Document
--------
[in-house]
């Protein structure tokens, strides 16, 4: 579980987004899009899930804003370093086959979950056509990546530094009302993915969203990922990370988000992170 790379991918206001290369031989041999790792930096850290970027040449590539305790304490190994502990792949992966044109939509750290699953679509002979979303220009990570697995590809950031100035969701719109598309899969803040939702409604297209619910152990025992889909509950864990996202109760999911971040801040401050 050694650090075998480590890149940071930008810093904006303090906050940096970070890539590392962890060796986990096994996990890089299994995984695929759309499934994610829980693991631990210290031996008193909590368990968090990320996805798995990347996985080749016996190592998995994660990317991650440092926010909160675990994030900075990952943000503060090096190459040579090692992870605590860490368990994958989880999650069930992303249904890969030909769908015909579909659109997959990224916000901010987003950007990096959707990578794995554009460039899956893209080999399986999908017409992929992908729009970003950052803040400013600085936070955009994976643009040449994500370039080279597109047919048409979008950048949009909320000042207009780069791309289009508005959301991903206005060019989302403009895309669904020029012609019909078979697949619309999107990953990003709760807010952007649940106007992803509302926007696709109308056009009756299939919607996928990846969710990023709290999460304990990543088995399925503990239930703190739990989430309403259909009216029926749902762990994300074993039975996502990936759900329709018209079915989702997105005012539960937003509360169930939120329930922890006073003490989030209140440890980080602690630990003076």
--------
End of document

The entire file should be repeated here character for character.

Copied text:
[in-house]
């Protein structure tokens, strides 16, 4: 579980987004899009899930804003370093086959979950056509990546530094009302993915969203990922990370988000992170 790379991918206001290369031989041999790792930096850290970027040449590539305790304490190994502990792949992966044109939509750290699953679509002979979303220009990570697995590809950031100035969701719109598309899969803040939702409604297209619910152990025992889909509950864990996202109760999911971040801040401050 050694650090075998480590890149940071930008810093904006303090906050940096970070890539590392962890060796986990096994996990890089299994995984695929759309499934994610829980693991631990210290031996008193909590368990968090990320996805798995990347996985080749016996190592998995994660990317991650440092926010909160675990994030900075990952943000503060090096190459040579090692992870605590860490368990994958989880999650069930992303249904890969030909769908015909579909659109997959990224916000901010987003950007990096959707990578794995554009460039899956893209080999399986999908017409992929992908729009970003950052803040400013600085936070955009994976643009040449994500370039080279597109047919048409979008950048949009909320000042207009780069791309289009508005959301991903206005060019989302403009895309669904020029012609019909078979697949619309999107990953990003709760807010952007649940106007992803509302926007696709109308056009009756299939919607996928990846969710990023709290999460304990990543088995399925503990239930703190739990989430309403259909009216029926749902762990994300074993039975996502990936759900329709018209079915989702997105005012539960937003509360169930939120329930922890006073003490989030209140440890980080602690630990003076």